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A mixed-method approach to evaluating learning communities for underprepared community college students: The Integrated Studies Communities at Parkland College (Moore 2000)

Citation

Moore, L.H. (2000). A mixed-method approach to evaluating learning communities for underprepared community college students: The Integrated Studies Communities at Parkland College (Doctoral dissertation). Retrieved from ProQuest Dissertations and Theses database. (UMI No. 9971142)

Highlights

    • The study’s objective was to examine the impact of the Integrated Studies Community (ISC) at Parkland College in Champaign, Illinois, on credit hours earned, course completion, and persistence during the 1998–1999 academic year.
    • The study used a matched comparison group design to compare ISC participants with nonparticipants. Data sources included administrative data from Parkland College and interview and survey data.
    • This study found that ISC students earned significantly more credit hours than comparison students.
    • The quality of causal evidence presented in this report is low because the study did not include sufficient controls in the analysis. This means we are not confident that the estimated effects are attributable to the ISC. Other factors are likely to have contributed.

Intervention Examined

The Integrated Studies Community (ISC) at Parkland College

Features of the Intervention

The ISC at Parkland College was a coordinated studies learning community model that targeted underprepared students who lacked college-level skills in reading, writing, or mathematics and were considered to be academically at risk. The study had two parts: a pilot study in spring 1998 and the full implementation in fall 1998 and spring 1999. In the pilot study, the ISC model (or ISC II) integrated four three-credit hour classes: Critical Comprehension Skills (CCS) 098, English 098 or 099, Literature 120, and Orientation 101. Pilot study participants included all students enrolled in the spring 1998 ISC. In the full implementation study, the ISC II model continued to apply to the spring 1998 ISC participants. The third phase of ISC (or ISC III) consisted of four integrated courses: English 099, Math 094, Psychology 101, and CCS 099. Participants in the full implementation included students who enrolled in the second and third phases of ISC (ISC II and ISC III). In both ISC phases, study participants met regularly (three days each week) with their instructors.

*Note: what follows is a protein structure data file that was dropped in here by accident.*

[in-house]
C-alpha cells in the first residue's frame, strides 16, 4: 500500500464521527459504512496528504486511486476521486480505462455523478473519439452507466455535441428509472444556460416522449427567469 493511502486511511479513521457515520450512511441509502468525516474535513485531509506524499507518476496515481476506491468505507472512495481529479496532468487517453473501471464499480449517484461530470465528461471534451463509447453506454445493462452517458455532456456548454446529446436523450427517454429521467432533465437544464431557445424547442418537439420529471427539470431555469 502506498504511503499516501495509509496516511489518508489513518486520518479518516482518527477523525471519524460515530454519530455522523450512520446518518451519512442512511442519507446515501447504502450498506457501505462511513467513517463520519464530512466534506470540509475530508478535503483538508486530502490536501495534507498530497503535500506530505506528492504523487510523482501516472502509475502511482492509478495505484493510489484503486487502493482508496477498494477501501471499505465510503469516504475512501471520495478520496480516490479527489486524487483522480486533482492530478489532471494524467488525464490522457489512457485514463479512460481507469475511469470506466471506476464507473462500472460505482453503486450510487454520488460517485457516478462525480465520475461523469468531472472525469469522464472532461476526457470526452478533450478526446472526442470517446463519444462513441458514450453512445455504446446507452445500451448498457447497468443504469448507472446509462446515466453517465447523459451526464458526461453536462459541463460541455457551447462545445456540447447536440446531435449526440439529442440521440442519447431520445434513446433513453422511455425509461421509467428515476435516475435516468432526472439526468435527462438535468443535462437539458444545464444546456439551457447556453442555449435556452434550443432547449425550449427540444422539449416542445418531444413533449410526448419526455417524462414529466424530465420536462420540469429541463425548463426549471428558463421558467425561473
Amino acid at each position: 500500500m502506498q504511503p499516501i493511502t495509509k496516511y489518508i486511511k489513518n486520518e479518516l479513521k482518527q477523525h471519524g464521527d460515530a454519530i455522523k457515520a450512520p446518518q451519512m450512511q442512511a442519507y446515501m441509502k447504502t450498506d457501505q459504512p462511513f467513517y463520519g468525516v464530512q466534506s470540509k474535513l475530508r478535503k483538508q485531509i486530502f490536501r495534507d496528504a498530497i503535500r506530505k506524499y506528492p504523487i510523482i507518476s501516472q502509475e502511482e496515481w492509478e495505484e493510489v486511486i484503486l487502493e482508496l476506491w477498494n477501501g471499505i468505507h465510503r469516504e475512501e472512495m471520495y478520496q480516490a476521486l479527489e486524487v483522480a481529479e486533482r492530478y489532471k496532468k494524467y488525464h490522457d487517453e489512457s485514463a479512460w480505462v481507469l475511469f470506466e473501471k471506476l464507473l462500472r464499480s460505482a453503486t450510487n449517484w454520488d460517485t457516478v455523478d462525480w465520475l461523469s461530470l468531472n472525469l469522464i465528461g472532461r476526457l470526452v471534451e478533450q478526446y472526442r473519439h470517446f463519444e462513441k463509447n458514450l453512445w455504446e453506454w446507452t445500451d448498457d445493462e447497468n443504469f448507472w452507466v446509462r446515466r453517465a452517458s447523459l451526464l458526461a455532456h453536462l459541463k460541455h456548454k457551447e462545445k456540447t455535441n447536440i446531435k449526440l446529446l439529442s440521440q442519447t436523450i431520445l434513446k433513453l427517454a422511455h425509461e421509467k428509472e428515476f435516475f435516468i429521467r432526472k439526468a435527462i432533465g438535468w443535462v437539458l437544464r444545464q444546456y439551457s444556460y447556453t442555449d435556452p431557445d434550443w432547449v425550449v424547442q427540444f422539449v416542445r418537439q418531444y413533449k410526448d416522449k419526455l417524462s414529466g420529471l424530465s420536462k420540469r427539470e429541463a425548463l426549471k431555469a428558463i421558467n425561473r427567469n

Features of the Study

The study used a matched comparison group design to compare ISC participants with nonparticipants. Students in the comparison group were enrolled in traditional, nonlearning community versions of the developmental reading courses that were part of the learning community. The study used multivariate regressions and t-tests of mean differences to estimate impacts on credit hours. The author did not conduct statistical tests for course completion or persistence outcomes.

Findings

    • Overall, ISC students earned 1.5 more credit hours than comparison students. Students in ISC III earned 3.5 more credit hours than those in the CCS 099 comparison group. These differences were statistically significant.

Considerations for Interpreting the Findings

The study used a matched comparison group design to compare ISC participants with nonparticipants. However, for only one eligible outcome did the author conduct any statistical tests: credit hours earned. The author did not conduct statistical tests for the other two eligible outcomes: course completion and persistence. The author estimated impacts on credit hours, controlling for age, race, pre-intervention reading achievement, and gender. The regression model did not control for a measure of participant’s degree of financial disadvantage. This raises the concern that pre-existing differences between the groups, rather than ISC, could account for the observed differences in outcomes between treatment and comparison students.

Causal Evidence Rating

The quality of causal evidence presented in this report is low because the study did not include sufficient controls in the analysis. This means we are not confident that the estimated effects are attributable to the ISC. Other factors are likely to have contributed.

Reviewed by CLEAR

January 2016

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